In retrospect, the 1980s were a thoroughly misleading period in which to grow up as a supporter of Scotland’s rugby team. Those of us who did so enjoyed a gilded childhood without even knowing it. By the age of 16 those of us born in 1974 had seen Scotland win two Grand Slams (in 1984 and 1990) as well as claiming a share of the five nations championship in 1986 (a year that really ought to have brought a further clean sweep). We had no inkling of our good fortune and international rugby seemed improbably well-arranged.
Most of the years since have been lean and hard, an over-correction that seems excessive. If the 1980s were unusually fat, the 21st century has been a largely miserable experience. Occasional bursts of sunshine have been evident but, overall, it has been an endless winter.
And nowhere has been colder than Twickenham. Scottish rugby teams have been visiting Mordor on a biennial basis since 1911 and, until today, prevailed on precisely four occasions. The old cabbage patch has been a graveyard, filled with the bones of countless Scottish teams. Many perished gallantly but no amount of gloss could, or can, change the essential facts. Whether they came in hope – for they never presumed to travel in expectation – or without even that precious commodity the result typically remained the same.
But that ‘until today’ matters enormously for 2021 now joins 1926, 1938, 1971 and 1983 as a banner year for Scottish rugby. For these are the hens-teeth years of Scottish victories at Twickenham. As it happens, I was present as an eight year old in 1983 and I think my eight year old self would have cried had he been informed he’d have to wait 38 years for another Scottish triumph in south-west London. Beating England was never routine, not even in the sunlit 1980s, but of the first ten Calcutta Cup fixtures I saw, England won only four. Two further matches were drawn that decade but the overall record, in all competitions, since I first began watching international rugby in 1981 is pretty bleak: nine Scottish victories and for draws must be set against 30 English victories. Some of those were massacres.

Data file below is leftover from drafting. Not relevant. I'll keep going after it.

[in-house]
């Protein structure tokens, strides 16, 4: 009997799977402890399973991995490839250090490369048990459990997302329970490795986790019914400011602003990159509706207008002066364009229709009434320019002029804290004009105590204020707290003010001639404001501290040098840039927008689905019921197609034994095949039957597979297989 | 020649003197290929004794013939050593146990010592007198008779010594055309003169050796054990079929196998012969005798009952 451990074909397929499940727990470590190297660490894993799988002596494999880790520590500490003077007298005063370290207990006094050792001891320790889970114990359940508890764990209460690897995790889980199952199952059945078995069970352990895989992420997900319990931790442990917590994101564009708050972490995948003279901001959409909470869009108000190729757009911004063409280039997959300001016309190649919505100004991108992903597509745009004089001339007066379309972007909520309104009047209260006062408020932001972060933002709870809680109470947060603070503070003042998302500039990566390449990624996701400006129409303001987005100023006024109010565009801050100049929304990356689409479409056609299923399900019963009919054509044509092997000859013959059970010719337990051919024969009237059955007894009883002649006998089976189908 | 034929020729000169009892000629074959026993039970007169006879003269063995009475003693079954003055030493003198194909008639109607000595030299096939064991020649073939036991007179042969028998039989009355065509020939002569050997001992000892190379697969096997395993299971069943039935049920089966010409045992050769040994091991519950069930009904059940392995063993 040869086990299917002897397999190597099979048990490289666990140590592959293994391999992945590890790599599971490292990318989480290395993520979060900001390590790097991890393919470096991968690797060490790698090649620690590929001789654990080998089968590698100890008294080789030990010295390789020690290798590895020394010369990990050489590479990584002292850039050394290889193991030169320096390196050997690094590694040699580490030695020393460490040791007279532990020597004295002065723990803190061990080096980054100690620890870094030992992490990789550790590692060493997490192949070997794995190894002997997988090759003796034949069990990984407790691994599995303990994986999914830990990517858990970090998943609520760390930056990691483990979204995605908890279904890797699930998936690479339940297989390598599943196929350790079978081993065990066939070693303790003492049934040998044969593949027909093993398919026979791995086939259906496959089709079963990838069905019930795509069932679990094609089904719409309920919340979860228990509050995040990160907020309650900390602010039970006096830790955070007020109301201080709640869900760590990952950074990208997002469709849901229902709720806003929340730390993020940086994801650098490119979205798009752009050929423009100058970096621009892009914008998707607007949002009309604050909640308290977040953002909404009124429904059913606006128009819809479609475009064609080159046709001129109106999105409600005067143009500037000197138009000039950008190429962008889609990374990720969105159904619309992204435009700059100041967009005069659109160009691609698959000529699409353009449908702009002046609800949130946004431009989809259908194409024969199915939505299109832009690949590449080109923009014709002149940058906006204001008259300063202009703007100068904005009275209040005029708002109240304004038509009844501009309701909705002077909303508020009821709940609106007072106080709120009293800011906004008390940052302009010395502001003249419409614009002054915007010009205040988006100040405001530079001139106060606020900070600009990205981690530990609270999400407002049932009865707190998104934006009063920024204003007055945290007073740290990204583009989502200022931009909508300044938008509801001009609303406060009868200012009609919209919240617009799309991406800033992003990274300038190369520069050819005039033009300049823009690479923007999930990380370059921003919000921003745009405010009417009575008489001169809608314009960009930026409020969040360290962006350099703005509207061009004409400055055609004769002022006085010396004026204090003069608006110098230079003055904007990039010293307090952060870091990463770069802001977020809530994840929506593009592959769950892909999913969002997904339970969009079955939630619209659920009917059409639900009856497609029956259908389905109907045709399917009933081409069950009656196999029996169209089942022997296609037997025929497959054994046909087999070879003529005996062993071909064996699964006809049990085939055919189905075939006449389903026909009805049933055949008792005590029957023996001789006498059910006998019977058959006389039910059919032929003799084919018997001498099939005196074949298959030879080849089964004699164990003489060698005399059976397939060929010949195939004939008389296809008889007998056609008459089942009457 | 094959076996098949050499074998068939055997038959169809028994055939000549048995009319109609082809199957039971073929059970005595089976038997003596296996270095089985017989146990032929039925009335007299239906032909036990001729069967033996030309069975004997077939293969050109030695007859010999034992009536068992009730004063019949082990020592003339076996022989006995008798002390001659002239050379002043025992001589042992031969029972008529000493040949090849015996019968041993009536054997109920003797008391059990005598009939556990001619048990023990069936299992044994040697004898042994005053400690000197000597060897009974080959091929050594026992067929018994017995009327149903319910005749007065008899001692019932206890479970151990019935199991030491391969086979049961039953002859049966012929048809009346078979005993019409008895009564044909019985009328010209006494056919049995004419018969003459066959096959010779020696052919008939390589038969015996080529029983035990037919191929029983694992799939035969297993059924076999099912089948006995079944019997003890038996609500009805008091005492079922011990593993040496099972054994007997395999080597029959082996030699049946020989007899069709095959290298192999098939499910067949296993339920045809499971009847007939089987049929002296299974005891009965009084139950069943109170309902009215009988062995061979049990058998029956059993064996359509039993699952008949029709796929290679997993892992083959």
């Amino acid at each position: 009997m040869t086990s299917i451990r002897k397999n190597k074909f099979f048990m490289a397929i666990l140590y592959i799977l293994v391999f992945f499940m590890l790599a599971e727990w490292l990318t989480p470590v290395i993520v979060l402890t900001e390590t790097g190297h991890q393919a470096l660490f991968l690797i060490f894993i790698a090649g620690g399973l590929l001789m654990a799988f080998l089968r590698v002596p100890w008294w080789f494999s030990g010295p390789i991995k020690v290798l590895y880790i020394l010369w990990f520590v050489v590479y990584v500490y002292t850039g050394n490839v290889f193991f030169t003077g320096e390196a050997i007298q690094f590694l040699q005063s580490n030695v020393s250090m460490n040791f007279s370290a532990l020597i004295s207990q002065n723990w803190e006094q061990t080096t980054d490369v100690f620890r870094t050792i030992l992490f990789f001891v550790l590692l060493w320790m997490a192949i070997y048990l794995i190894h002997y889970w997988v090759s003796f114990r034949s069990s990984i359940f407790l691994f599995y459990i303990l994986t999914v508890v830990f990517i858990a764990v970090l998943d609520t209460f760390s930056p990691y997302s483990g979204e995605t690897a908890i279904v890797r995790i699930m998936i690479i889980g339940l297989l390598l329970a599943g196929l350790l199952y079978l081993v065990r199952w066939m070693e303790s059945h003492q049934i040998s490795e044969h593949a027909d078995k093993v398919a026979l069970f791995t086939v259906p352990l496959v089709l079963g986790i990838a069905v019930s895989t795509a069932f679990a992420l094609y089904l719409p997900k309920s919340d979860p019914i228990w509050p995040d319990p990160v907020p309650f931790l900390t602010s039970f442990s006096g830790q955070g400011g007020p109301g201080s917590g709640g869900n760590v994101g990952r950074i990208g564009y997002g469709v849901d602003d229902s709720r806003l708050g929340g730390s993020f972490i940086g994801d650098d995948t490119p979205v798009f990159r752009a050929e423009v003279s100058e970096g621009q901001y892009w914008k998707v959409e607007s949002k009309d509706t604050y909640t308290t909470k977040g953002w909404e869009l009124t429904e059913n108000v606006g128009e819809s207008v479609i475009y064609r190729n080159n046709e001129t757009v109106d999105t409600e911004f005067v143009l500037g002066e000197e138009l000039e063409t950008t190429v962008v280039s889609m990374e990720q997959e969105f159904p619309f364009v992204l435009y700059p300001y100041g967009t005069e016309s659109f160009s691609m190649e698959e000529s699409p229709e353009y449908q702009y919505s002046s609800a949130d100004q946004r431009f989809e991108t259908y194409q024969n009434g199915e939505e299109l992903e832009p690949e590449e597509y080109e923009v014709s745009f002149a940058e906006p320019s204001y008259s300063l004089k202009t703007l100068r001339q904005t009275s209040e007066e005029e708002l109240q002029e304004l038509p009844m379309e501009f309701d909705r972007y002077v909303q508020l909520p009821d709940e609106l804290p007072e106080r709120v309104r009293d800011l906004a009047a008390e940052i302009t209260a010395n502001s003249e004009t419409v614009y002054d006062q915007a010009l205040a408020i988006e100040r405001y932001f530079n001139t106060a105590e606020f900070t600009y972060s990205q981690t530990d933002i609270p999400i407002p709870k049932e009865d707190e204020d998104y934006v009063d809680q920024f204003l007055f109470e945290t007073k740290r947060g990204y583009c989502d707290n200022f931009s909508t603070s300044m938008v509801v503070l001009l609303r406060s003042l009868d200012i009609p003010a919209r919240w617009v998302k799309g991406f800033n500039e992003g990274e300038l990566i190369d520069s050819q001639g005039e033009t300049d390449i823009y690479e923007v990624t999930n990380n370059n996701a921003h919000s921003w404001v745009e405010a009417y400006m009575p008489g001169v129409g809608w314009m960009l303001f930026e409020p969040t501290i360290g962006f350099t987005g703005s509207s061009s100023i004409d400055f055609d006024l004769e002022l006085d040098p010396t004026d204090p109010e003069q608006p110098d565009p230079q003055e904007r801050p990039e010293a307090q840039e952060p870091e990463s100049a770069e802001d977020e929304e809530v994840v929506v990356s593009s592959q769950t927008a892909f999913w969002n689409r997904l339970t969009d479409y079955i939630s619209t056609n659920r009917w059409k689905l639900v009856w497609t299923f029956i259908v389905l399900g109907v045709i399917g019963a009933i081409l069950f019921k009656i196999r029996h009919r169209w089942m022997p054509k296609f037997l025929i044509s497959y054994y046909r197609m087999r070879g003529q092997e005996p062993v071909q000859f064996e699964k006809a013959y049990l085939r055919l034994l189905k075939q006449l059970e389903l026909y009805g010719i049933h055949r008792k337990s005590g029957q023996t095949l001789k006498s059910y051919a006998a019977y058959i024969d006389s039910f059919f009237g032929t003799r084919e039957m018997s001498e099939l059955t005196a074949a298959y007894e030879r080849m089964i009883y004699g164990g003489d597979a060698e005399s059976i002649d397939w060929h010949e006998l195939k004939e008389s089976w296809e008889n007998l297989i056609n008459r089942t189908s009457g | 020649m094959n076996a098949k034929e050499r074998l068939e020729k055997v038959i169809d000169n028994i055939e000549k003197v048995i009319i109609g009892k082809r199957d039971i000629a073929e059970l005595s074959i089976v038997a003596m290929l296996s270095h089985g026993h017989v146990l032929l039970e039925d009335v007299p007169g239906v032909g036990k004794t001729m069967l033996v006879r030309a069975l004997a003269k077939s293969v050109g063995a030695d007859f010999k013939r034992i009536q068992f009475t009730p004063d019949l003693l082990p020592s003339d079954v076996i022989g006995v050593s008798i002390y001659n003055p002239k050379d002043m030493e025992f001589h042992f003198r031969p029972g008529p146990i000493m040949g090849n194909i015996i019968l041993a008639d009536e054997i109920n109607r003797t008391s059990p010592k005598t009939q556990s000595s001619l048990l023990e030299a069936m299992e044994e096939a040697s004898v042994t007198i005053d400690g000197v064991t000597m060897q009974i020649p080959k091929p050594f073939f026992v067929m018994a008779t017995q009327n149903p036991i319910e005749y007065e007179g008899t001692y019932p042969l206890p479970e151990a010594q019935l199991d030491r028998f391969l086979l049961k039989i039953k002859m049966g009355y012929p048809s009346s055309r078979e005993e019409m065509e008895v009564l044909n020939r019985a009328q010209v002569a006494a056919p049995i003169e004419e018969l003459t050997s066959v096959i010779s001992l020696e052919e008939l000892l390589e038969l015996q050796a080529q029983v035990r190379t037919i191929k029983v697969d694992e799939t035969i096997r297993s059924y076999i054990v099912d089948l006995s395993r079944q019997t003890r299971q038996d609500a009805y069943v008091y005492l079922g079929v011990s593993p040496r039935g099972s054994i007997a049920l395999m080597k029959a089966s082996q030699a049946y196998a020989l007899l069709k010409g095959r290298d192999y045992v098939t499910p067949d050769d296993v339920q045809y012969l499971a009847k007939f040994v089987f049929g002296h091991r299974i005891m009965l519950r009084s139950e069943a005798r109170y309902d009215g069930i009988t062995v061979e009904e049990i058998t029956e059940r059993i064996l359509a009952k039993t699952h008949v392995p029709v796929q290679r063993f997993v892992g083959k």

Today, magnificently, Scotland battered England. Truly, madly, deeply battered them. Scorelines are frequently misleading but a victory by 11 points to six gives no impression of Scotland’s superiority today. Not since 1986 has an England side looked this pleasingly clueless and bereft of ideas or inspiration. Scotland thumped them 33-6 that day, still a record margin of victory, but today’s encounter was every bit as emphatic and the scoreline be damned.
The stands may have been empty – and perhaps that helped, for Twickenham is a dark place when filled - but there is no mistaking the fullness of Scottish hearts tonight. In the run-up to the game Eddie Jones, England’s coach, suggested history – that long litany of failure - might weight ‘heavily’ upon Scotland and not for the first time you senses Mr Jones was at it. Scotland had nothing to lose, save the opportunity of making this XV one to be remembered for years to come. It was England who, typically, were saddled with favourite status, not just for this match, but for the championship as a whole. Grand Slam England, some said. No-one else, not even the Welsh, is so fond of compiling the final table before the games have been played.